Instead, by 2012, their catch rates declined to about a quarter of the 2010 level. Initially, the monofilament nets had large meshes, with the 5” (127 mm) openings allowed by the Zambian government. These had the unfortunate effect of targeting the breeding stocks of the large cichlid species (mainly tilapias). When these nets were actively fished as dragnets, the situation worsened.
Another destructive innovation was the use of drifting gillnets down the main river channel, rather than the previous method of setting them in a fixed position overnight. Fish are driven into the path of the net by beating the water and the riverbank where the fish shelter. As these large fish are effectively wiped out, increasingly smaller meshes are used, down to 1” (25 mm) in many cases, to catch the remaining smaller fish. Yet another problem with monofilament nets is that they are easily torn and therefore have a short life, but as they are also cheap they are simply discarded by fishers.
The river is full of abandoned nets that continue to “ghost-fish” for months, if not years, while nets abandoned on land trap and kill or wound terrestrial wildlife such as birds, lizards, snakes and small mammals. Even hippos have been seen entangled in such nets, and a hippo injured by the twine can become a very dangerous animal.
What can be done to reverse this desperate situation? Government fisheries departments are handicapped by a severe lack of capacity (in terms of human resources, finances and infrastructure), and, unfortunately, there is an unrealistic expectation in many fishing communities that the government will be fully responsible for managing the fishery and controlling fishing methods.
The August 2015 ICCA Newsletter article highlighted this problem and also identified the only possible solution: control by the communities of their own members’ fishing practices. The article identified a potential obstacle to achieving this goal: a combination of “higher powers” that might prevent the communities from enforcing their own rules. This is complicated by the fact that the communities still expect government support and hesitate to take initiative themselves.
What’s more, the needed scientific recommendations about the best measures to use aren’t readily available to the communities or the authorities. There is a final challenge to be overcome: among these communities, there remains a lack of understanding that fisheries are not limitless and that the decline in catches is due to the fishers’ own activities and not to other factors such as climate change or divine intervention.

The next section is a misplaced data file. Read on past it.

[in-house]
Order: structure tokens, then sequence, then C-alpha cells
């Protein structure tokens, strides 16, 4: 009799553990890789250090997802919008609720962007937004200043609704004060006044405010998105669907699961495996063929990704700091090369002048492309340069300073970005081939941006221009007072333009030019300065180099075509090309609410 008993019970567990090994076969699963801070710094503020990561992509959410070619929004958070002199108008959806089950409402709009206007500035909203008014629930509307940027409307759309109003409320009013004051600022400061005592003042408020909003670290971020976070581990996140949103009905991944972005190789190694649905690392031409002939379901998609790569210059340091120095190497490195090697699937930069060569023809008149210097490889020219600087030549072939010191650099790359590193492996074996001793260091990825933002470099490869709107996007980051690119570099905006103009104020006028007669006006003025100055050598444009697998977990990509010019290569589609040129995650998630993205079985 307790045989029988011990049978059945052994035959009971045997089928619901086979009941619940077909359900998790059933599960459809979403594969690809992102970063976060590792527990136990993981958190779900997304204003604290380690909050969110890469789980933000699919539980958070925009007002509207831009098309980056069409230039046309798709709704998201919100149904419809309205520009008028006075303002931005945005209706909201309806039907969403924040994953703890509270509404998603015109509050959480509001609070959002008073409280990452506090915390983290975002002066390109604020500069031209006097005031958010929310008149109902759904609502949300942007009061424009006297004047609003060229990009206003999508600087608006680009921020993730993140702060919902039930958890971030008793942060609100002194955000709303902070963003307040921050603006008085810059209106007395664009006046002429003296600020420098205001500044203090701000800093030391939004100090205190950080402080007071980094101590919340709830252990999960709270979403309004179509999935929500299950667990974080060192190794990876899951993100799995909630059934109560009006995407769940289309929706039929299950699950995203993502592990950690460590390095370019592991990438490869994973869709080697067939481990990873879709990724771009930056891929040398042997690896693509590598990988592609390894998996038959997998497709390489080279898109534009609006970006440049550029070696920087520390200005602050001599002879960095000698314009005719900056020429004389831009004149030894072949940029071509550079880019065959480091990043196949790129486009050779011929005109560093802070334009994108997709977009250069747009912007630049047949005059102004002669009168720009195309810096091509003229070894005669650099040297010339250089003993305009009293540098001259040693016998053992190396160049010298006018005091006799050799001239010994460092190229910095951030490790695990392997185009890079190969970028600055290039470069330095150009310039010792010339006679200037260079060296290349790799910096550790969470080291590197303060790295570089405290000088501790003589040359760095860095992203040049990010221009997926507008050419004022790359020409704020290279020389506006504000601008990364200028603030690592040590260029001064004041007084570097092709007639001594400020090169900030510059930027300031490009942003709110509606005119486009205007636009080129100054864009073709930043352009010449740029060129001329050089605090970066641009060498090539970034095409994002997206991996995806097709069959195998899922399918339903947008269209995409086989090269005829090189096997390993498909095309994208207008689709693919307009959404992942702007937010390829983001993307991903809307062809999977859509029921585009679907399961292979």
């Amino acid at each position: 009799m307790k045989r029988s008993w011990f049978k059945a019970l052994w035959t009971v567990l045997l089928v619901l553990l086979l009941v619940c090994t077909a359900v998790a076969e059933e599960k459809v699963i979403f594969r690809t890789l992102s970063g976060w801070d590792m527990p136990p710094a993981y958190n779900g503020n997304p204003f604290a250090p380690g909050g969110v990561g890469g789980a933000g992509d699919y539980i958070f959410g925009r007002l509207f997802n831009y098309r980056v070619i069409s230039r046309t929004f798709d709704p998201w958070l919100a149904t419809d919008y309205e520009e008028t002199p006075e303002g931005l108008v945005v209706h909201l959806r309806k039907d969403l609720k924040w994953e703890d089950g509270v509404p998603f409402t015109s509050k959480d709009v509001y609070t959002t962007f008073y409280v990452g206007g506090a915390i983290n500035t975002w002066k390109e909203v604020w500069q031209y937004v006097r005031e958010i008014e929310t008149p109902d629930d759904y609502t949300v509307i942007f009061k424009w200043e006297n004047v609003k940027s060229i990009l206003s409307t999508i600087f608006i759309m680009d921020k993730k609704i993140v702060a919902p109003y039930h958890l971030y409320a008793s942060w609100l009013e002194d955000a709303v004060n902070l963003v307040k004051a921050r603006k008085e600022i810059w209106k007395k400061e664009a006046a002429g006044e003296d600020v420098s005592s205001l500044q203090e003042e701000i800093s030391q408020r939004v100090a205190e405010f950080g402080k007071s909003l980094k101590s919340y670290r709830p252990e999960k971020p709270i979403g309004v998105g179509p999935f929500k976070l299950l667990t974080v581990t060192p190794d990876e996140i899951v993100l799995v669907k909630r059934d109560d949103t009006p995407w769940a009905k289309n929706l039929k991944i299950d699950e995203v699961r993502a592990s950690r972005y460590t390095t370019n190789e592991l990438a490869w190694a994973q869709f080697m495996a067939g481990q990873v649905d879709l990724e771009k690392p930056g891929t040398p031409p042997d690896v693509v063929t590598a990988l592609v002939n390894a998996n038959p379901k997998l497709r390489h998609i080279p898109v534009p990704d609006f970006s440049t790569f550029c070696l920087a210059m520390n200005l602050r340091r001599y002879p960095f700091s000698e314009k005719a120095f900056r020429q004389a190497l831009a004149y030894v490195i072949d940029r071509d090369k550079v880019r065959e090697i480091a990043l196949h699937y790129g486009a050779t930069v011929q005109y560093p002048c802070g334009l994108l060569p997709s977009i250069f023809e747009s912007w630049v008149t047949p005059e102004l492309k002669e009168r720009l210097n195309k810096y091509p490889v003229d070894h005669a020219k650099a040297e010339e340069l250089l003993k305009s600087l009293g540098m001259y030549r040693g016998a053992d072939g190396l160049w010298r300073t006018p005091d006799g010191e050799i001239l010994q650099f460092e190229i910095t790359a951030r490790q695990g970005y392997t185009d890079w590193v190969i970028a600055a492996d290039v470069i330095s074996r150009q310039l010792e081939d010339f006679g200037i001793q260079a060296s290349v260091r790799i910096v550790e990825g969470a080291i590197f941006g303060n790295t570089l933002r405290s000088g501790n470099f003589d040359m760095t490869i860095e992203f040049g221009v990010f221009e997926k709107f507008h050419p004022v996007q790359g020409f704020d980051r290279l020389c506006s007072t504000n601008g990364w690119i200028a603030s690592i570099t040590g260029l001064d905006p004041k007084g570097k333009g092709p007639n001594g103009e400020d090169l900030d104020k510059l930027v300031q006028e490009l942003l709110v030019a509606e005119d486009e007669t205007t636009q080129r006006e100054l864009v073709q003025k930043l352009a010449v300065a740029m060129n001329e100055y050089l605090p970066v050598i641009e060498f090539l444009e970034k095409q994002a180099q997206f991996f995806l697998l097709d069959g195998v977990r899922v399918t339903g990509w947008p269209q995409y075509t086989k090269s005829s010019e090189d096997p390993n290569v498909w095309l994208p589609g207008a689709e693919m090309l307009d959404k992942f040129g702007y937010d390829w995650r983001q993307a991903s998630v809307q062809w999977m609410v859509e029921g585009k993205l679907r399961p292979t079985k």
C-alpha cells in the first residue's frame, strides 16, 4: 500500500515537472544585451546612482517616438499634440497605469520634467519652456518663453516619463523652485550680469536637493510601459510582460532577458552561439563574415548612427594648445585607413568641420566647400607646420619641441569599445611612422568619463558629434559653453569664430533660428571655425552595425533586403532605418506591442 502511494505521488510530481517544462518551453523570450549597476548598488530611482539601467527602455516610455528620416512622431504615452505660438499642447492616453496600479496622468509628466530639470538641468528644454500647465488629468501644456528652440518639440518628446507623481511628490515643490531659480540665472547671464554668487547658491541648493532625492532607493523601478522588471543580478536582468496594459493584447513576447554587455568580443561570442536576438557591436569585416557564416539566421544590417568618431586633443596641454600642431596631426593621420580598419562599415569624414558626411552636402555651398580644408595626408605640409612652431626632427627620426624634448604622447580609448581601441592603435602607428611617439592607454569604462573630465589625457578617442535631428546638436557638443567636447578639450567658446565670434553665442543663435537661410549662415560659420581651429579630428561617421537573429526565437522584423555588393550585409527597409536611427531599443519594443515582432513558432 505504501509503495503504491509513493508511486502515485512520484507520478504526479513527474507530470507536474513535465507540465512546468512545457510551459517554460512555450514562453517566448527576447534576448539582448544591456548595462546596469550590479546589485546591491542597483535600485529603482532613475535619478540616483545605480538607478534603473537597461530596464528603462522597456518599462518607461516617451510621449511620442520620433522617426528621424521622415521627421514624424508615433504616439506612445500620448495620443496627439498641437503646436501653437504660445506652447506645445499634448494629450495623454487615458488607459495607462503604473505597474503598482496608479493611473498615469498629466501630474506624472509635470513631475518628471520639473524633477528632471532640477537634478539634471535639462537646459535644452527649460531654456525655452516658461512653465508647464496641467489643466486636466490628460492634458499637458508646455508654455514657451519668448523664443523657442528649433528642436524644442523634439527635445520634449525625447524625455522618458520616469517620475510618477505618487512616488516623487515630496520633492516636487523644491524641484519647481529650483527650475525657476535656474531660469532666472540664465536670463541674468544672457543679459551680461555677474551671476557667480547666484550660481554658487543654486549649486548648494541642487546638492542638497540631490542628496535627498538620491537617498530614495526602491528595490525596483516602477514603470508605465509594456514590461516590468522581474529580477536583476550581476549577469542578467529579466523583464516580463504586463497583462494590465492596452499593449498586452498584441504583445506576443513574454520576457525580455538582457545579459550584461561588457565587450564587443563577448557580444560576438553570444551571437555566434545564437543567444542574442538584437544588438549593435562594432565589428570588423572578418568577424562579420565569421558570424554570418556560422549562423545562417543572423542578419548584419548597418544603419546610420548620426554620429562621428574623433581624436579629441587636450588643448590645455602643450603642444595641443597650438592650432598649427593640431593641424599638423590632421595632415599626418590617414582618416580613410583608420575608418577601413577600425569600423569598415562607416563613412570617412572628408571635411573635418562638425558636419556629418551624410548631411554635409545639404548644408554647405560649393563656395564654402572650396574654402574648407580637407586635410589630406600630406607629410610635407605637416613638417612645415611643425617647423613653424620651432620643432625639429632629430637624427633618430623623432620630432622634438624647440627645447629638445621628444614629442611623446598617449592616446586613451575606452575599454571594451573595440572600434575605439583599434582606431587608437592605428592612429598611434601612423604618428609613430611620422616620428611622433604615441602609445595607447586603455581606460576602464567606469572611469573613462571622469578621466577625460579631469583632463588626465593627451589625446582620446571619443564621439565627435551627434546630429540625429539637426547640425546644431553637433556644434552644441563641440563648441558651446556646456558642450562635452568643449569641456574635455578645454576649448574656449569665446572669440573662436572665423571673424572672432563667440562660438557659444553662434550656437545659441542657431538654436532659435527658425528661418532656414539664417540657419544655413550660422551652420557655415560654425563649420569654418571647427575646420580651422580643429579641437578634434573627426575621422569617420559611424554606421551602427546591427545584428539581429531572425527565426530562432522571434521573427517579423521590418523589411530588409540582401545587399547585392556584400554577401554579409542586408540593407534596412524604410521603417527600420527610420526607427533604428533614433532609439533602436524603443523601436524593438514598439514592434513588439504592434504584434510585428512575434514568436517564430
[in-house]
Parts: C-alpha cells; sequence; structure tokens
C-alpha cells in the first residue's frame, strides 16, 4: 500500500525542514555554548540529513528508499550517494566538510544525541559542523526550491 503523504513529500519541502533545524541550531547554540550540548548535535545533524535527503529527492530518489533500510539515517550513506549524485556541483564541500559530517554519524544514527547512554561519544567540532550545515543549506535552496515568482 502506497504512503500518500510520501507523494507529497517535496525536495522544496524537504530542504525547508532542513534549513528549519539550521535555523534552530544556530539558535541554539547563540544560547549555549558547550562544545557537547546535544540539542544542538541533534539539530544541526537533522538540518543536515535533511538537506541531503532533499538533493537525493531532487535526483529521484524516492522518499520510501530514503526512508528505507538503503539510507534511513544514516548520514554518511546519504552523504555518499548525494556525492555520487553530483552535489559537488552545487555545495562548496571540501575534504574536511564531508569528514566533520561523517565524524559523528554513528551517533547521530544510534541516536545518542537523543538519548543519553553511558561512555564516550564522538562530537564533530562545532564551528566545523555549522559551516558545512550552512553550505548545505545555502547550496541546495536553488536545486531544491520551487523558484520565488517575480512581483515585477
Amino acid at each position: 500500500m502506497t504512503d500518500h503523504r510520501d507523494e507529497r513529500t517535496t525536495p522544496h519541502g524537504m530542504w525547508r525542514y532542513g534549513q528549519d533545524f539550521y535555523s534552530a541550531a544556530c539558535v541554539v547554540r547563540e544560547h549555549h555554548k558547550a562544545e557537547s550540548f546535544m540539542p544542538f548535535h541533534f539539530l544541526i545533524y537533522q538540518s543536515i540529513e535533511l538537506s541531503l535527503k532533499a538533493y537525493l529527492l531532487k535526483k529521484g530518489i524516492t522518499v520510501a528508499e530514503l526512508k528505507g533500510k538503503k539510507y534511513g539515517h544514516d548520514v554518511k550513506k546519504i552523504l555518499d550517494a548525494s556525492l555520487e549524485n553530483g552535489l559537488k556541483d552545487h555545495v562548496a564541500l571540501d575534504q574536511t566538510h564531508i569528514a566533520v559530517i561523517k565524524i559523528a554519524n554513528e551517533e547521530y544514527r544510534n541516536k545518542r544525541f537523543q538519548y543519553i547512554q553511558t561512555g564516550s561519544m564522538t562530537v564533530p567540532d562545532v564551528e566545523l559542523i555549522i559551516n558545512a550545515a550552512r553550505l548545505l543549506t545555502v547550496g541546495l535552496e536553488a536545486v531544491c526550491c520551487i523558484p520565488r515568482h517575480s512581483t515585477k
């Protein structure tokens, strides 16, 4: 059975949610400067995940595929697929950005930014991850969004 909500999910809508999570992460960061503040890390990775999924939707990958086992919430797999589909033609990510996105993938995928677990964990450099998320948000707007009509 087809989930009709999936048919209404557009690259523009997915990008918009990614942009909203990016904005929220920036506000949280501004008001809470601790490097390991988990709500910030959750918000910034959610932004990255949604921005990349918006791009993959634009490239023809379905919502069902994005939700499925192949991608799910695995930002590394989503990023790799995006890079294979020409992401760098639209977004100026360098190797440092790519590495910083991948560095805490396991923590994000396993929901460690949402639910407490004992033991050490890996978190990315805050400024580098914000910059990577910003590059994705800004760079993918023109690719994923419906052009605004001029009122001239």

In the Upper Zambezi fishery, fishers using dugout canoes and large nets are male, hence the use of “fisherman” rather than the gender-neutral “fisher” in this article. Women and children also fish during the floods, but only on the floodplains using traditional basket traps and mosquito nets. They target the very small, highly prolific floodplain species, as shown in this photo, and do not impact on the larger species targeted by other gears. This is indeed a fishery that should be encouraged as a valuable contribution to food security. © D. Tweddle
As part of a long-term programme of the Namibia Nature Foundation in partnership with ministries and other organisations, a project entitled ‘Community Conservation Fisheries in KAZA’ is currently funded by the EU and has the aim of encouraging (and, hopefully, empowering) communities to take responsibility for managing their fisheries resources. Through this project, and supporting research programmes, the factors that have caused the Upper Zambezi fishery to collapse have been identified. The NNF/EU project is establishing community awareness programmes to share this information with fishing communities and to provide advice on the management measures that can be implemented by the communities themselves, ideally without the intervention of higher authorities.